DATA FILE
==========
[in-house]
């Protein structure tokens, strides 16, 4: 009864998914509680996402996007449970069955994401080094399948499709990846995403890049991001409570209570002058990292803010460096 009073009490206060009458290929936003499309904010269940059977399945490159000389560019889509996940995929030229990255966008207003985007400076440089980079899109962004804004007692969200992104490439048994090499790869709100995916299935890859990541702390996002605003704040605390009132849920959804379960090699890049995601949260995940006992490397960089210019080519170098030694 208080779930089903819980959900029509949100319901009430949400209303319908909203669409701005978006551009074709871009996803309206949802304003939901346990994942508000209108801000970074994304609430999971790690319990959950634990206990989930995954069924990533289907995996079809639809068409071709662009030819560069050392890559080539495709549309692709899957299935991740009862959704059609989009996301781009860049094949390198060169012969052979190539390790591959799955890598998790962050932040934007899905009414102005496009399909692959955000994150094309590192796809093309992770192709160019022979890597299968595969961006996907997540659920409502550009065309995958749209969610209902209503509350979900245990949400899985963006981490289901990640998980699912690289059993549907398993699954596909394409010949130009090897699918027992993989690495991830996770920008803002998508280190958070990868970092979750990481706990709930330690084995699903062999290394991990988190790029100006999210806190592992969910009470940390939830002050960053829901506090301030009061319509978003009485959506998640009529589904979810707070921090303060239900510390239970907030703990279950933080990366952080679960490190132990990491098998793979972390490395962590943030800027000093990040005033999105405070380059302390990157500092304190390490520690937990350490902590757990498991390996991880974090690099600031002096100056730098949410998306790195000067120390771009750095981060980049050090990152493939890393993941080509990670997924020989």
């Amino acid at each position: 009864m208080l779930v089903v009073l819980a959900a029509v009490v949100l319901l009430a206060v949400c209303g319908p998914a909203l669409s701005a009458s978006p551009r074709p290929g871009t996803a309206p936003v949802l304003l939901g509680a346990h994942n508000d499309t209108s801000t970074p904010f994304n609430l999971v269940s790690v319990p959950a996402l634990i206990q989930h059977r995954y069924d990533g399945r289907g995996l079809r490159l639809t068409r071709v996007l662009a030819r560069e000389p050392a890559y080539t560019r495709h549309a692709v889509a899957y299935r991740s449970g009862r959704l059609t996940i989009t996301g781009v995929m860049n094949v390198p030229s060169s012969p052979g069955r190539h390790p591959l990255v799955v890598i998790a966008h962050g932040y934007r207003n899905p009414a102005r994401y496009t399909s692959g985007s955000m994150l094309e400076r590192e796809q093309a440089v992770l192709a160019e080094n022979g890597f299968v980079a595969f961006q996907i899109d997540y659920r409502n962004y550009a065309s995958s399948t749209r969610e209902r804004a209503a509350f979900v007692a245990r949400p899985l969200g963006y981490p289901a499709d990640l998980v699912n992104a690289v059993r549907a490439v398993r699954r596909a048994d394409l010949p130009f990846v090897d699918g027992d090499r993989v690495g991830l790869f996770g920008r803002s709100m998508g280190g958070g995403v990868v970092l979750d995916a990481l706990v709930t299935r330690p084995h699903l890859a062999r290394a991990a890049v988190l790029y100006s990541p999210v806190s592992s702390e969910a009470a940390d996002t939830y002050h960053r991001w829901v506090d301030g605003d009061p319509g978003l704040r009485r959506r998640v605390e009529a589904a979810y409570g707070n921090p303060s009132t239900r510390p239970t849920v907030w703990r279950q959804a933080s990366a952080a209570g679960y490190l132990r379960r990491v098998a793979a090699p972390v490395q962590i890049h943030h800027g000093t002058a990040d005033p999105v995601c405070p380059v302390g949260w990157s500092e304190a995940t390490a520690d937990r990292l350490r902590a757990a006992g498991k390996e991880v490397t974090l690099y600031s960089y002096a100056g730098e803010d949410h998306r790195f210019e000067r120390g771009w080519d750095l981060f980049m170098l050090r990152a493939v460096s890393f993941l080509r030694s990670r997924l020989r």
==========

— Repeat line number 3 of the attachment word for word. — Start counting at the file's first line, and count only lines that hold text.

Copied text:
């Amino acid at each position: 009864m208080l779930v089903v009073l819980a959900a029509v009490v949100l319901l009430a206060v949400c209303g319908p998914a909203l669409s701005a009458s978006p551009r074709p290929g871009t996803a309206p936003v949802l304003l939901g509680a346990h994942n508000d499309t209108s801000t970074p904010f994304n609430l999971v269940s790690v319990p959950a996402l634990i206990q989930h059977r995954y069924d990533g399945r289907g995996l079809r490159l639809t068409r071709v996007l662009a030819r560069e000389p050392a890559y080539t560019r495709h549309a692709v889509a899957y299935r991740s449970g009862r959704l059609t996940i989009t996301g781009v995929m860049n094949v390198p030229s060169s012969p052979g069955r190539h390790p591959l990255v799955v890598i998790a966008h962050g932040y934007r207003n899905p009414a102005r994401y496009t399909s692959g985007s955000m994150l094309e400076r590192e796809q093309a440089v992770l192709a160019e080094n022979g890597f299968v980079a595969f961006q996907i899109d997540y659920r409502n962004y550009a065309s995958s399948t749209r969610e209902r804004a209503a509350f979900v007692a245990r949400p899985l969200g963006y981490p289901a499709d990640l998980v699912n992104a690289v059993r549907a490439v398993r699954r596909a048994d394409l010949p130009f990846v090897d699918g027992d090499r993989v690495g991830l790869f996770g920008r803002s709100m998508g280190g958070g995403v990868v970092l979750d995916a990481l706990v709930t299935r330690p084995h699903l890859a062999r290394a991990a890049v988190l790029y100006s990541p999210v806190s592992s702390e969910a009470a940390d996002t939830y002050h960053r991001w829901v506090d301030g605003d009061p319509g978003l704040r009485r959506r998640v605390e009529a589904a979810y409570g707070n921090p303060s009132t239900r510390p239970t849920v907030w703990r279950q959804a933080s990366a952080a209570g679960y490190l132990r379960r990491v098998a793979a090699p972390v490395q962590i890049h943030h800027g000093t002058a990040d005033p999105v995601c405070p380059v302390g949260w990157s500092e304190a995940t390490a520690d937990r990292l350490r902590a757990a006992g498991k390996e991880v490397t974090l690099y600031s960089y002096a100056g730098e803010d949410h998306r790195f210019e000067r120390g771009w080519d750095l981060f980049m170098l050090r990152a493939v460096s890393f993941l080509r030694s990670r997924l020989r």